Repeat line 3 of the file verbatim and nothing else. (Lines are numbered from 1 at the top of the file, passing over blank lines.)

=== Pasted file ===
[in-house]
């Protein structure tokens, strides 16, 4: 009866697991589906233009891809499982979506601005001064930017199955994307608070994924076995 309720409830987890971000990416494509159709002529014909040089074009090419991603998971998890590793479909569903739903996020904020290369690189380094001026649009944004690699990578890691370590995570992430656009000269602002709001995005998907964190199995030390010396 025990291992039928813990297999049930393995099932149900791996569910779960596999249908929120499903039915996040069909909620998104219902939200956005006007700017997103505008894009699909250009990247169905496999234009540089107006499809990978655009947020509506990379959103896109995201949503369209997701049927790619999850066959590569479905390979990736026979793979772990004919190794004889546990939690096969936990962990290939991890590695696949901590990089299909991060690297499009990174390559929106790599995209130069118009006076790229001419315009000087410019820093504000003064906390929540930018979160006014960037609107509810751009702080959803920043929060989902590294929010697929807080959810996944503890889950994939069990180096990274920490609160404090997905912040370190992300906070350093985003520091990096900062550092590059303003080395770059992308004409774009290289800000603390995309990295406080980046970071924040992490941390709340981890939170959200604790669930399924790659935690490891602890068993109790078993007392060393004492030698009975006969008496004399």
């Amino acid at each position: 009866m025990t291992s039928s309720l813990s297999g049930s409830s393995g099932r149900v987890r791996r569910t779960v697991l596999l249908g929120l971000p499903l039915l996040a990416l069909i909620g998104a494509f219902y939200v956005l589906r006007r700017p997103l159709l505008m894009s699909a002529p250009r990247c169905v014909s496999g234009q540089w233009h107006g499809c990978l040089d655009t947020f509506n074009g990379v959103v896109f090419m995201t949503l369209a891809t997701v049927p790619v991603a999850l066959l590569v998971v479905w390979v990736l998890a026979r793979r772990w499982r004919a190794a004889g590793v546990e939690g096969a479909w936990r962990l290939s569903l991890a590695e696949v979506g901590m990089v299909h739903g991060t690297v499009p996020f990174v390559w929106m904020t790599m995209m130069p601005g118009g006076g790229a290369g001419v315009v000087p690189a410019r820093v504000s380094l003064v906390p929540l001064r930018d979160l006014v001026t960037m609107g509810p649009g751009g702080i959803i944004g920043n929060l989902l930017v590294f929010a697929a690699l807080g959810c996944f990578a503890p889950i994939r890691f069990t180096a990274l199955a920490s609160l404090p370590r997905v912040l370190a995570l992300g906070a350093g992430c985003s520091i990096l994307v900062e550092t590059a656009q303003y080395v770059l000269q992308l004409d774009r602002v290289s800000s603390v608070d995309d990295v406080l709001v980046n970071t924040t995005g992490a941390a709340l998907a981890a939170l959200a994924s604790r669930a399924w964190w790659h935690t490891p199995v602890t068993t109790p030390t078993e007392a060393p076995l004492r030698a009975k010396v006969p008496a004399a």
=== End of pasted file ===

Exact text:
């Amino acid at each position: 009866m025990t291992s039928s309720l813990s297999g049930s409830s393995g099932r149900v987890r791996r569910t779960v697991l596999l249908g929120l971000p499903l039915l996040a990416l069909i909620g998104a494509f219902y939200v956005l589906r006007r700017p997103l159709l505008m894009s699909a002529p250009r990247c169905v014909s496999g234009q540089w233009h107006g499809c990978l040089d655009t947020f509506n074009g990379v959103v896109f090419m995201t949503l369209a891809t997701v049927p790619v991603a999850l066959l590569v998971v479905w390979v990736l998890a026979r793979r772990w499982r004919a190794a004889g590793v546990e939690g096969a479909w936990r962990l290939s569903l991890a590695e696949v979506g901590m990089v299909h739903g991060t690297v499009p996020f990174v390559w929106m904020t790599m995209m130069p601005g118009g006076g790229a290369g001419v315009v000087p690189a410019r820093v504000s380094l003064v906390p929540l001064r930018d979160l006014v001026t960037m609107g509810p649009g751009g702080i959803i944004g920043n929060l989902l930017v590294f929010a697929a690699l807080g959810c996944f990578a503890p889950i994939r890691f069990t180096a990274l199955a920490s609160l404090p370590r997905v912040l370190a995570l992300g906070a350093g992430c985003s520091i990096l994307v900062e550092t590059a656009q303003y080395v770059l000269q992308l004409d774009r602002v290289s800000s603390v608070d995309d990295v406080l709001v980046n970071t924040t995005g992490a941390a709340l998907a981890a939170l959200a994924s604790r669930a399924w964190w790659h935690t490891p199995v602890t068993t109790p030390t078993e007392a060393p076995l004492r030698a009975k010396v006969p008496a004399a």